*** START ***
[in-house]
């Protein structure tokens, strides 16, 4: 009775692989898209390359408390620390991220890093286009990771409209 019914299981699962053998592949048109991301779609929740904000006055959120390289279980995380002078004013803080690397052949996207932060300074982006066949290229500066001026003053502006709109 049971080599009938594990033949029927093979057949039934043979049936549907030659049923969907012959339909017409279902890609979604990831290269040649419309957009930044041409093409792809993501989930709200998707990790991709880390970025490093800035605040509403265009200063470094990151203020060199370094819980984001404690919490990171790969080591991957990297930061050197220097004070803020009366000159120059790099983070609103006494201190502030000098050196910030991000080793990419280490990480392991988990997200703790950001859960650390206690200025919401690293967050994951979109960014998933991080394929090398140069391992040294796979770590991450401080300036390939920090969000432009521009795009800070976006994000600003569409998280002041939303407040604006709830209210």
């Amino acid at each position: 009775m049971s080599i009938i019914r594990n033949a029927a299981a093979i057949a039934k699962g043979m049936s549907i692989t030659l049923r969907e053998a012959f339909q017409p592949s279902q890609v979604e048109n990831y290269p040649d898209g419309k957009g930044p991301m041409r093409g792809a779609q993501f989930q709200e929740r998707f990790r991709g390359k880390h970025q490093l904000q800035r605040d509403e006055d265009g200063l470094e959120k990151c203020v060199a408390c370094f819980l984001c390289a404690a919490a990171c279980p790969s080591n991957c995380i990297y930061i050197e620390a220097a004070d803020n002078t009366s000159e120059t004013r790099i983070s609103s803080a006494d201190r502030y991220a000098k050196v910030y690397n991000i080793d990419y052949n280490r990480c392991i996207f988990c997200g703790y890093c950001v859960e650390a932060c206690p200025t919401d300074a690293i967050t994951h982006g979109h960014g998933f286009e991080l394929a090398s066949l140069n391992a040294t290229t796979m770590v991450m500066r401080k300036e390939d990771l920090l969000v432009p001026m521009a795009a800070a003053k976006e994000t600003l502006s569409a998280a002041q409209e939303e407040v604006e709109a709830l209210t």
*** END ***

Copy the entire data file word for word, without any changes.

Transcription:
[in-house]
């Protein structure tokens, strides 16, 4: 009775692989898209390359408390620390991220890093286009990771409209 019914299981699962053998592949048109991301779609929740904000006055959120390289279980995380002078004013803080690397052949996207932060300074982006066949290229500066001026003053502006709109 049971080599009938594990033949029927093979057949039934043979049936549907030659049923969907012959339909017409279902890609979604990831290269040649419309957009930044041409093409792809993501989930709200998707990790991709880390970025490093800035605040509403265009200063470094990151203020060199370094819980984001404690919490990171790969080591991957990297930061050197220097004070803020009366000159120059790099983070609103006494201190502030000098050196910030991000080793990419280490990480392991988990997200703790950001859960650390206690200025919401690293967050994951979109960014998933991080394929090398140069391992040294796979770590991450401080300036390939920090969000432009521009795009800070976006994000600003569409998280002041939303407040604006709830209210």
């Amino acid at each position: 009775m049971s080599i009938i019914r594990n033949a029927a299981a093979i057949a039934k699962g043979m049936s549907i692989t030659l049923r969907e053998a012959f339909q017409p592949s279902q890609v979604e048109n990831y290269p040649d898209g419309k957009g930044p991301m041409r093409g792809a779609q993501f989930q709200e929740r998707f990790r991709g390359k880390h970025q490093l904000q800035r605040d509403e006055d265009g200063l470094e959120k990151c203020v060199a408390c370094f819980l984001c390289a404690a919490a990171c279980p790969s080591n991957c995380i990297y930061i050197e620390a220097a004070d803020n002078t009366s000159e120059t004013r790099i983070s609103s803080a006494d201190r502030y991220a000098k050196v910030y690397n991000i080793d990419y052949n280490r990480c392991i996207f988990c997200g703790y890093c950001v859960e650390a932060c206690p200025t919401d300074a690293i967050t994951h982006g979109h960014g998933f286009e991080l394929a090398s066949l140069n391992a040294t290229t796979m770590v991450m500066r401080k300036e390939d990771l920090l969000v432009p001026m521009a795009a800070a003053k976006e994000t600003l502006s569409a998280a002041q409209e939303e407040v604006e709109a709830l209210t």